A city carries the imprint of the people and events that have shaped it over time. These stories never reveal themselves in a simple line: the old sits beside the new; the new reinterprets the old. A small detail can be as revealing as a large building.
The City Centre Island Walk traces how Cork developed following the infilling of a number of river channels that ran between a series of marshy islands. At the heart of the city, the main thoroughfare, St Patrick’s Street, was at one time just such a waterway, as were the Grand Parade and the South Mall.
The bridges that span the north and south channels of the River Lee are also a crucial part of Cork’s story. Different types of bridges were built to facilitate shipping and rail services. Each bridge in its own way contributes to the story of the time in which it was built.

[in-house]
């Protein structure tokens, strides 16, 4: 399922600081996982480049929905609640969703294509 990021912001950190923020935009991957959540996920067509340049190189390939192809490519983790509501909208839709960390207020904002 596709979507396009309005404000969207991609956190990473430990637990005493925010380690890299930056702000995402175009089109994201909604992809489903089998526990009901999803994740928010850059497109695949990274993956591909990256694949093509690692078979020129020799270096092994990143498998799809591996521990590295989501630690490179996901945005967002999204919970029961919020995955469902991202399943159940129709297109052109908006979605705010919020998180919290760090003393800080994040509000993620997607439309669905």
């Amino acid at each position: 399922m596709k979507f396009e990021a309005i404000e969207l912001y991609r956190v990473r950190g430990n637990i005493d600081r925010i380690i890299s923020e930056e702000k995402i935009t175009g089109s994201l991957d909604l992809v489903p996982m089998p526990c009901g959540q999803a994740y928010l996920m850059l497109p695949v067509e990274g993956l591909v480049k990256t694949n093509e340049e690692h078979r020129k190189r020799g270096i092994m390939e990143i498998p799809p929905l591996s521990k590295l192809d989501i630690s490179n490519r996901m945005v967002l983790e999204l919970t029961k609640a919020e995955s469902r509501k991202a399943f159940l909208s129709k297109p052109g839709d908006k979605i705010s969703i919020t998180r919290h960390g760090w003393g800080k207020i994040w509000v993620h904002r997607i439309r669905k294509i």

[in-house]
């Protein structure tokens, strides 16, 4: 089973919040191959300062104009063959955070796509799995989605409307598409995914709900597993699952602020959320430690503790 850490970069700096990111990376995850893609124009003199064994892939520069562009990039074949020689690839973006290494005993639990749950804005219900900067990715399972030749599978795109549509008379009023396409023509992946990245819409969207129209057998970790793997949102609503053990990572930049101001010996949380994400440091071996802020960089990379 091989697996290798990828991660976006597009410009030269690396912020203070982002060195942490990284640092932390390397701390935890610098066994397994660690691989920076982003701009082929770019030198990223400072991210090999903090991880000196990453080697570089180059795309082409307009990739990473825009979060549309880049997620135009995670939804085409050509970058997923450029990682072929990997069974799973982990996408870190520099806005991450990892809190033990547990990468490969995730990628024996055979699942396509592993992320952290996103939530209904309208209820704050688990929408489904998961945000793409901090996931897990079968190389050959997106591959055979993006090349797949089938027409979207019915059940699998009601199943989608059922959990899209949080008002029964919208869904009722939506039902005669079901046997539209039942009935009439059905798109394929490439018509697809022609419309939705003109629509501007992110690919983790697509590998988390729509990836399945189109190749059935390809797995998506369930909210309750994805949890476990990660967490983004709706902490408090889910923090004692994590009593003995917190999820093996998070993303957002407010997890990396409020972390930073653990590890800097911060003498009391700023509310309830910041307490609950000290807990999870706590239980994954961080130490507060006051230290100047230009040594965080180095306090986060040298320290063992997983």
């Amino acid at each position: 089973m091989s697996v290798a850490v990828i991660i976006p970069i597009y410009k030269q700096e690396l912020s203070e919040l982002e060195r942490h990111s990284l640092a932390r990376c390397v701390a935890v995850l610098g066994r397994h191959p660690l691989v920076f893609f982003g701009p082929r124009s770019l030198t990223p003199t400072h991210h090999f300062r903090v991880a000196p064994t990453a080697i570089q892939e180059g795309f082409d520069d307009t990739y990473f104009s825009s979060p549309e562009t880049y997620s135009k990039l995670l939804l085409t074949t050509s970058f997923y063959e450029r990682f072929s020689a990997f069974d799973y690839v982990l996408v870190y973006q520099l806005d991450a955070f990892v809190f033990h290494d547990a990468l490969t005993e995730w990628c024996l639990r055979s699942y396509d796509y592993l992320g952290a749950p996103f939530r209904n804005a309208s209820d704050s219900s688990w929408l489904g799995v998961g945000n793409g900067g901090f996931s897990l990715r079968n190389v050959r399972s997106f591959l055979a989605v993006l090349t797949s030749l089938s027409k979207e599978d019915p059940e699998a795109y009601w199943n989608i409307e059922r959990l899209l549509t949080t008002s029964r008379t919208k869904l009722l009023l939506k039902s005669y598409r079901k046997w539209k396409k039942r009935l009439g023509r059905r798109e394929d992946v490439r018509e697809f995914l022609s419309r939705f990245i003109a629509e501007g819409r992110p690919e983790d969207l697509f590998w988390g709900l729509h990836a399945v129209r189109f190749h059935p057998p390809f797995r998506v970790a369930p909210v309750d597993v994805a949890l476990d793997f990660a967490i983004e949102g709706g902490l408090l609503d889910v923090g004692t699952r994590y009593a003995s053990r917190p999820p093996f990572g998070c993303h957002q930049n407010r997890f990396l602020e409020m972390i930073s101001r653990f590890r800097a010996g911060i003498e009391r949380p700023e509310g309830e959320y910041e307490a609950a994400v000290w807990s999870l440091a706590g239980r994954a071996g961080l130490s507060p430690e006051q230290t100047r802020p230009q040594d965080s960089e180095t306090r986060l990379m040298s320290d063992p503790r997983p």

Fundamental to the city’s economic success was its port and the wealth generated by trade in commodities such as butter and the provisioning of ships for the British navy made Cork one of the most important places in Western Europe during the 19th century.
Continuity and renewal are interwoven in the life of a city. We hope that this walk will contribute to the understanding of these processes in the life of this city.